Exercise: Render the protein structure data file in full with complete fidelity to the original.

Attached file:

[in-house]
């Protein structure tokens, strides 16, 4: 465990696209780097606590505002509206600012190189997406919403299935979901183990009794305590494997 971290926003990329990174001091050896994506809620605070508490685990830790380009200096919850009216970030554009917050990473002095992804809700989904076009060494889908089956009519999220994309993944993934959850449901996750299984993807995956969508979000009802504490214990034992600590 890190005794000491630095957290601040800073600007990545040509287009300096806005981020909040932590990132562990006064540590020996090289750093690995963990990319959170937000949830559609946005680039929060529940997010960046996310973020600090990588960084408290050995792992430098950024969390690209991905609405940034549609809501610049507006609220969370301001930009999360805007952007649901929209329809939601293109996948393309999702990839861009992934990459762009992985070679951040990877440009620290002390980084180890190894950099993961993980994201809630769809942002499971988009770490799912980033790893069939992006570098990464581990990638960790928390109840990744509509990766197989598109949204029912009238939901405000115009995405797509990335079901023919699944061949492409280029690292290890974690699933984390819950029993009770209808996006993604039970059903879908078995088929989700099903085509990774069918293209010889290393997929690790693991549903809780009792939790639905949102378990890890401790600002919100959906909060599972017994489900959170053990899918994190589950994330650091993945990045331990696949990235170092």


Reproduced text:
[in-house]
């Protein structure tokens, strides 16, 4: 465990696209780097606590505002509206600012190189997406919403299935979901183990009794305590494997 971290926003990329990174001091050896994506809620605070508490685990830790380009200096919850009216970030554009917050990473002095992804809700989904076009060494889908089956009519999220994309993944993934959850449901996750299984993807995956969508979000009802504490214990034992600590 890190005794000491630095957290601040800073600007990545040509287009300096806005981020909040932590990132562990006064540590020996090289750093690995963990990319959170937000949830559609946005680039929060529940997010960046996310973020600090990588960084408290050995792992430098950024969390690209991905609405940034549609809501610049507006609220969370301001930009999360805007952007649901929209329809939601293109996948393309999702990839861009992934990459762009992985070679951040990877440009620290002390980084180890190894950099993961993980994201809630769809942002499971988009770490799912980033790893069939992006570098990464581990990638960790928390109840990744509509990766197989598109949204029912009238939901405000115009995405797509990335079901023919699944061949492409280029690292290890974690699933984390819950029993009770209808996006993604039970059903879908078995088929989700099903085509990774069918293209010889290393997929690790693991549903809780009792939790639905949102378990890890401790600002919100959906909060599972017994489900959170053990899918994190589950994330650091993945990045331990696949990235170092």